Like most Big Law firms, Orrick has been working to make management adjustments to address the needs of its younger associates. After consulting with their associates, law schools and other professional services firms, the firm developed a strategy that focused on the specific desires and wants of millennials in the workforce: opportunities to do work with social meaning, to have flexibility, to leverage the latest technologies, and to develop their own career path.

Initially brought into the firm on a fellowship, Teicher saw his role made permanent in July. Teicher, who is based in Orrick’s New York office, works with clients such as private equity firms to early-stage entrepreneurs to help them invest in projects that have a positive environmental and social impact. One example is Copia, a food recovery app that collects surplus food and redistributes it to communities in need. Some (but not all) of his work is pro bono.

Being able to work on projects like these is what some millennial associates strive for, Teicher says, and he credits the firm for its responsiveness to those desires.

“I think that a big part of [creating the position] was the sense of wanting to create an environment where millennial attorneys [are] able to feel acknowledged, feel that they’re doing something that is making a positive impact,” Teicher says of his new title.

Millennials want to have an honest dialogue about their career aspirations—which may or may not include Big Law. Millennials clearly want a different type of feedback than has been historically given at law firms, says Joe Conroy, CEO of Cooley. “And that’s sometimes misconstrued.”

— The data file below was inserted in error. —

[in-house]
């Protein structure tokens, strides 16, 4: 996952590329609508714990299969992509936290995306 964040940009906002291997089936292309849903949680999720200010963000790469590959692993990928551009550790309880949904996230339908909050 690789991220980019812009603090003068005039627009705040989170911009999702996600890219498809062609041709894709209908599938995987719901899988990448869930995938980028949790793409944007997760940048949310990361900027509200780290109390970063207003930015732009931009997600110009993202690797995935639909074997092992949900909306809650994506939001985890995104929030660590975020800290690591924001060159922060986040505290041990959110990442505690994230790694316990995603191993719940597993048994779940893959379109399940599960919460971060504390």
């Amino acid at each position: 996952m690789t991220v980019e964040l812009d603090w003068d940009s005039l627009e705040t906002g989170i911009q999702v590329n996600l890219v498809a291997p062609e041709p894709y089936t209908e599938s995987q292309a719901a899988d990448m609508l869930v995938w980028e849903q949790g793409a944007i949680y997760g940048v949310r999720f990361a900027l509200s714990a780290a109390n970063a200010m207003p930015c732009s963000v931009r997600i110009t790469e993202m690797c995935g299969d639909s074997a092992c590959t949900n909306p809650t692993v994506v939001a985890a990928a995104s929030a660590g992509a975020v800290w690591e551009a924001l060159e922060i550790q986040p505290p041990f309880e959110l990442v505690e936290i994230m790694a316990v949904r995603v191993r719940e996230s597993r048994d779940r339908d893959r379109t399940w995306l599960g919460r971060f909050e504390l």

It’s not that millennials want to constantly be told they’re great, he says. They merely want to get feedback on a consistent basis about their work product and how that translates into the firm’s investment in their development, Conroy says.

And while partnership is on the minds of some millennial associates—nearly 44 percent of millennials wanted to become partner in some capacity, according to a study by Major, Lindsey & Africa—the reality is that most associates will depart for positions in-house or other jobs outside the firm. In the meantime, they want to have an open conversation with their managers at the firm about their career paths.

Law firms are traditionally less than great at giving feedback. But it’s in the firm’s best interest to have those conversations and provide mentorship to help associates meet their goals. After all, those associates may end up referring work back to the firm down the road if they’ve had a positive experience, Conroy says.

“We certainly cultivate them going into clients, [because] we’re trying to create stickiness with clients and market ourselves into new clients,” he says.